She pulled the door outward...and shivered. The room beyond the door wasn't a room at all, but an icy, cold, wintery wonderland. "Brrr..." said Marissa.
"Come in, Child. I have a warm cloak for you."
Marissa put a hand in front of her face to shield her eyes from the brilliant sunshine and flurry of snowflakes. It's a snowy sun-shower, thought Marissa. And look! Over those trees: A snow-bow!
Through the snow, she could see the figure who had called her. What a lovely lady she was! Dressed in white fur from head to foot, the beautiful young woman looked nothing like what Marissa imagined her to be. She was holding a furry white cloak out toward Marissa. Marissa ran to her and snuggled into the cloak as the woman wrapped it around her.
"Is that better, Marissa?"
"Much better. Thank you. But..." She turned to look into the deep, deep blue eyes of the beautiful woman, "Who are you?!"
"Who am I?" said the woman. "I am...
"...The Nice Evil Lady of Beauty! Ha ha ha!"
No sooner then she said this that the thunder storm (forgot it, did you?) launched a lightning bolt. Because there were no trees around, the bolt struck the tallest thing in its range: The Nice Evil Lady of Beauty.
The woman cried out when the lightning struck her. Smoke rose from the ground, concealing the woman from Marissa's view. When the smoke vanished, the Nice Evil Lady of beauty was nowhere to be seen.
Where has she gone? thought Marissa. And will she return?
Marissa Lynn stared in amazement. The lightning bolt had melted
all the beautiful snow and the pouring rain was turning the ground to mud
completely ruining her bunny slippers. Cold rainwater was soaking her shiny
"What can I do?" thought Marissa Lynn. "My mother will be very angry with me. She told me NEVER to let rain water touch these sparkling straight golden locks. I have to get back to my safe dry bedroom. I can't perish in this horrid place. I don't have life insurance."
Just then the wind blew the rain aside for a moment and Marissa saw in the distance a cozy cottage. "At last," thought the grateful doll, "a warm place where I can dry my beautiful hair and be safe once again."
Marissa began to hurry to the cottage. A figure appeared at the window and seemed to be beckoning to her.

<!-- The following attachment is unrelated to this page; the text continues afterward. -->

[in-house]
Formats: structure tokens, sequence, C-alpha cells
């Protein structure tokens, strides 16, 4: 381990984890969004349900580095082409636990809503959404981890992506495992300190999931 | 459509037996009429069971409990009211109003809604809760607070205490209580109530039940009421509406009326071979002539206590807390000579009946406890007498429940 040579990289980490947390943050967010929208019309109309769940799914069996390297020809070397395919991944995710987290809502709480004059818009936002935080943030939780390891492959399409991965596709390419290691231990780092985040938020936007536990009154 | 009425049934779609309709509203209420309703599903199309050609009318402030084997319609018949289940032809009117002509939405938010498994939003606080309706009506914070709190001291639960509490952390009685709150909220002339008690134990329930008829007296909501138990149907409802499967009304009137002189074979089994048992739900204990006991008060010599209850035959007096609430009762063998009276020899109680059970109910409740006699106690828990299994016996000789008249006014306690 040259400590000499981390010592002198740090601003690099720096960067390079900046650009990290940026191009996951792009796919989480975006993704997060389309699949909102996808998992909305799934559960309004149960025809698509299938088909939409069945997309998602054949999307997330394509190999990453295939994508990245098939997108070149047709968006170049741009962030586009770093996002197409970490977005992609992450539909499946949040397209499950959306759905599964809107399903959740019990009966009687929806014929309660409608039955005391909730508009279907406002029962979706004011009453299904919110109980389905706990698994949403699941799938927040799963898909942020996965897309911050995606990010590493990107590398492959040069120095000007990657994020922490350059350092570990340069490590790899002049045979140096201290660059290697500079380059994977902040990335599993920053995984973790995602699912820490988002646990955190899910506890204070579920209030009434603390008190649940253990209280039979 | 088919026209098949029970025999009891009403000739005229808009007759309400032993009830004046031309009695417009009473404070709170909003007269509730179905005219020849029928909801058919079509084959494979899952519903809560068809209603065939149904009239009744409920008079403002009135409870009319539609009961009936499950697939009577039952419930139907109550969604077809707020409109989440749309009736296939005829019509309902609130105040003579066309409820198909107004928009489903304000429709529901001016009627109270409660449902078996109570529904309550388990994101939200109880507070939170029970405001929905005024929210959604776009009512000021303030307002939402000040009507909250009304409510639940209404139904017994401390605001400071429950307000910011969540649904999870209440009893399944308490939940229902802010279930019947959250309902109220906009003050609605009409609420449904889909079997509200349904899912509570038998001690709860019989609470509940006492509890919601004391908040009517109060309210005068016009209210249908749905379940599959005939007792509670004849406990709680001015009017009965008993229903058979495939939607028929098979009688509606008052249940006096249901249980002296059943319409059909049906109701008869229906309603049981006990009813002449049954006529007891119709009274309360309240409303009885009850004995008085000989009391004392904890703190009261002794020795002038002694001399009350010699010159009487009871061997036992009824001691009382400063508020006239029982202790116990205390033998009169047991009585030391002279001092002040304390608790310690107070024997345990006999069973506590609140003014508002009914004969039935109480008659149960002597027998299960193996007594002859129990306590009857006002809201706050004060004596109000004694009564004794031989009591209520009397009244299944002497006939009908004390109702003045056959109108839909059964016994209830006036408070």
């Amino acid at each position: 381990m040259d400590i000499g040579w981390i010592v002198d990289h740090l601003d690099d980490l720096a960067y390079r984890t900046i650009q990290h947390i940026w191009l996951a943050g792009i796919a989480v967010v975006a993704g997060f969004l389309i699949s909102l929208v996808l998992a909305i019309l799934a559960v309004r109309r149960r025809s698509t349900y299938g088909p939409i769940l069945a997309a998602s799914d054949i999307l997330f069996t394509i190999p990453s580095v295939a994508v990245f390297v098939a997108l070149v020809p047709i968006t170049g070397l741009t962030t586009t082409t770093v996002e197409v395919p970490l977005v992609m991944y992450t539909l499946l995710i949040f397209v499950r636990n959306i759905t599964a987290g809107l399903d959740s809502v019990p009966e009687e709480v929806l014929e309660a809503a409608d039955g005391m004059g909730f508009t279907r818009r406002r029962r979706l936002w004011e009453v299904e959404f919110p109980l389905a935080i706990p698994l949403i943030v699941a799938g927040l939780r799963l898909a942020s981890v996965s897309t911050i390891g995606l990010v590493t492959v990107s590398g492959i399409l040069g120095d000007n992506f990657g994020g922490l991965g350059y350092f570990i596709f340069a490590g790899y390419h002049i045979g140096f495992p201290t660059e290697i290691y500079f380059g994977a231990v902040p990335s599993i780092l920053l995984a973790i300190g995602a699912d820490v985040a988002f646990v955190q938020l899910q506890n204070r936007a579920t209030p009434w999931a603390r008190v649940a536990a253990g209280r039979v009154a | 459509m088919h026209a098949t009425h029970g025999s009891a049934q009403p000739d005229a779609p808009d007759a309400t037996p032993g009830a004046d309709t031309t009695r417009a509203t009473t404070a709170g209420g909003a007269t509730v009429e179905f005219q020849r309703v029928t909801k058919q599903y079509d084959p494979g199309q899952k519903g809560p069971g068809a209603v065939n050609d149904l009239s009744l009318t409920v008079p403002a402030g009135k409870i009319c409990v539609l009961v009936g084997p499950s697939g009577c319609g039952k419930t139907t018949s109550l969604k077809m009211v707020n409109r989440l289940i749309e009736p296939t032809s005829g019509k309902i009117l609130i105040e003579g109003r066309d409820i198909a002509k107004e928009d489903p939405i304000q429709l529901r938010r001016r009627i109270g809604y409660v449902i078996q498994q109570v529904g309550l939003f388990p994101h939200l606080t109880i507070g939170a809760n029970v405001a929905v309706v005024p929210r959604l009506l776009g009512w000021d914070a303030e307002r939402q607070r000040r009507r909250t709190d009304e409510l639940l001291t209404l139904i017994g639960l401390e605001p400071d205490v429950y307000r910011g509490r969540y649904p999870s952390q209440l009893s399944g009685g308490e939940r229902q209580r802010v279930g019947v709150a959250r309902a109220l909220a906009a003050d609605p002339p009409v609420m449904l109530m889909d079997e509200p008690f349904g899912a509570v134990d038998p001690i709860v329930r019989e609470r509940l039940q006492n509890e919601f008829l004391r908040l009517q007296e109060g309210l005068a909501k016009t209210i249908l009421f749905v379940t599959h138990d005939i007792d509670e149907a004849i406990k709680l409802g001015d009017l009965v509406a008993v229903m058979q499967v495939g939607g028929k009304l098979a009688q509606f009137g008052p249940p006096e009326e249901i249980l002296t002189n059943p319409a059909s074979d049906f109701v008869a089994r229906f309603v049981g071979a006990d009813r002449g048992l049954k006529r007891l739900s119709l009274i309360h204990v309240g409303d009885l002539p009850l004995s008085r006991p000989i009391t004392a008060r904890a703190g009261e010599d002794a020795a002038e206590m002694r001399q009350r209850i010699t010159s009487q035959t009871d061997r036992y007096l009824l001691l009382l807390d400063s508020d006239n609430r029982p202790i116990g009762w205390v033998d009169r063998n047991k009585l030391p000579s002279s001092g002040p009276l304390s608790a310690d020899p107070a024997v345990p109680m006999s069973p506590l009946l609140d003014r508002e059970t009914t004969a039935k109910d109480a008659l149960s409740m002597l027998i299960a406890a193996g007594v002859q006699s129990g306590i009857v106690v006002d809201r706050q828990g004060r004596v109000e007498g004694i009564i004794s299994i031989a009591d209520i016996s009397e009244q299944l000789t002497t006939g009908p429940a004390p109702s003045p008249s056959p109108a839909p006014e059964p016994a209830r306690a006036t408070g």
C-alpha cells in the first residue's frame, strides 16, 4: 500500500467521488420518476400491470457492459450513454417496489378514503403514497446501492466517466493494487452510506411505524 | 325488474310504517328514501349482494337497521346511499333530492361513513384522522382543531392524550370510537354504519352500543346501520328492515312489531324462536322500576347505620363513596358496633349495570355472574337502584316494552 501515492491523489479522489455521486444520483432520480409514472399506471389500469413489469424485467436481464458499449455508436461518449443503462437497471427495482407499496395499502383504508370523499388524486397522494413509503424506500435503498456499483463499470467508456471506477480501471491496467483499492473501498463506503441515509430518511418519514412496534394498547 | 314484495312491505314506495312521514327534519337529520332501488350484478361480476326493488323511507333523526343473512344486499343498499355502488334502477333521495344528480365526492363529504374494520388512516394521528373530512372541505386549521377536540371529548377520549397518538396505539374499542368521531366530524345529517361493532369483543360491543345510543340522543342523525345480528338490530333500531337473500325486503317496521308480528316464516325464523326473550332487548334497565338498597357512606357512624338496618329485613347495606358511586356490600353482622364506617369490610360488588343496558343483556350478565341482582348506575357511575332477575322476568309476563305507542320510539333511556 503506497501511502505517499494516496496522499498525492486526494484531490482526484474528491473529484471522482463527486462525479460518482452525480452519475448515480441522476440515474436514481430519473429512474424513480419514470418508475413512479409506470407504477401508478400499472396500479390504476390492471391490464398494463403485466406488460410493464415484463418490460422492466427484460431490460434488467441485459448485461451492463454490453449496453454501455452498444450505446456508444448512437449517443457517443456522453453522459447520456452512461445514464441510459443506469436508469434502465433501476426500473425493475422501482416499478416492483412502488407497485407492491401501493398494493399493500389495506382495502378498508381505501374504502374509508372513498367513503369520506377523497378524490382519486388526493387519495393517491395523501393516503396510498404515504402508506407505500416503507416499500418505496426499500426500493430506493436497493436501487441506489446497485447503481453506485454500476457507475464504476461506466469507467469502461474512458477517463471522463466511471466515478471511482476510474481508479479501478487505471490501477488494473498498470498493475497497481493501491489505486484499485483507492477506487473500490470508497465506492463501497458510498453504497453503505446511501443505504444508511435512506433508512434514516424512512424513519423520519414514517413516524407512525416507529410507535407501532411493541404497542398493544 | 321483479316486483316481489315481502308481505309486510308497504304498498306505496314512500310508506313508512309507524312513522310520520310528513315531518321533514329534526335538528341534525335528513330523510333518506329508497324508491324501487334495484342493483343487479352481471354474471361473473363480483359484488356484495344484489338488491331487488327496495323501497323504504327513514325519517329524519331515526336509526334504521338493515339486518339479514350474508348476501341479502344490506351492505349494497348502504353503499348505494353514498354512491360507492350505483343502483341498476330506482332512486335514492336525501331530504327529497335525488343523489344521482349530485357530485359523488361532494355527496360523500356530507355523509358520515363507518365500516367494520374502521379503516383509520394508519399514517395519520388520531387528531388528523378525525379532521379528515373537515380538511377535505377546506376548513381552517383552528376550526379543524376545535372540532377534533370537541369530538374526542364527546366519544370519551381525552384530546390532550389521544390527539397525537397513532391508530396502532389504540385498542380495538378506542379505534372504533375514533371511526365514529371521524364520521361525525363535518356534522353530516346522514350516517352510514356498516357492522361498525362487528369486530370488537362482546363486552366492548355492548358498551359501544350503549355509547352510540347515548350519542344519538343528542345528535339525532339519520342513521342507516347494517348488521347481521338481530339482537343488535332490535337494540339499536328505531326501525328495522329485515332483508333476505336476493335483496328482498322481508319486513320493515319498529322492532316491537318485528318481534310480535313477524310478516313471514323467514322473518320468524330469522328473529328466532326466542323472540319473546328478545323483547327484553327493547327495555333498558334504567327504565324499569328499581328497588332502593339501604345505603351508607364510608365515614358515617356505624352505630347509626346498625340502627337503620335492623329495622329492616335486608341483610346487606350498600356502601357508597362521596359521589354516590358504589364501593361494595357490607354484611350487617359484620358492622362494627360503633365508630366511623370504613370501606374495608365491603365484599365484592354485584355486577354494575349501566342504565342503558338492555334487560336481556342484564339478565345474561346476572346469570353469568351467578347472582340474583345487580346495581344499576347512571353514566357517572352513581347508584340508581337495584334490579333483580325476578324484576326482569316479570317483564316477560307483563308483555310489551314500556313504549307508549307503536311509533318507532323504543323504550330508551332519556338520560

She ran to the door and knocked gently, but hurriedly. When no one came
immediately, she cried, "Oh, PLEASE let me in! This rain water is ruining my
hair, and I'm cold and wet and hungry!"
The door slowly opened. Marissa noticed it did it quietly, as though the hinges were brand new. She shivered in the soaked, muddy cloak, which now protected her from the wind about as well as the average window screen. The door opened completely. Marissa threw her head back to look the figure full in the face. "Someone out there just got struck by lightning! Would you please--" She stopped short and took a step back. "But...you just got fried!"
The lovely lady from before smiled at her. "No, I didn't, dear. That was my evil twin sister. Thanks to you, she is now defeated. Come on, helpers!"
Suddenly, from out of nowhere, a large group of little men appeared. They grabbed hands, spun around and sang loudly, "The evil twin is dead! The evil twin is dead!"
"Can...I mean, may I please have something to eat?" Marissa asked politely.
One little man popped up in front of her. "Go to the yellow brick bowl."
Another jumped forward. "Go to the yellow brick bowl."
They all stood up and sang, "Go to the yellow brick bowl! Go to the yellow brick bowl! Go to, go to, go to, go to, go to the yellow brick bowl..."
Marissa turned and saw that a round, yellow bowl, which appeared to be made of bricks, (no, I don't know how they made the bricks round either) was sitting next to her. It was filled with tantalizing fruits and candies of every imaginable sort.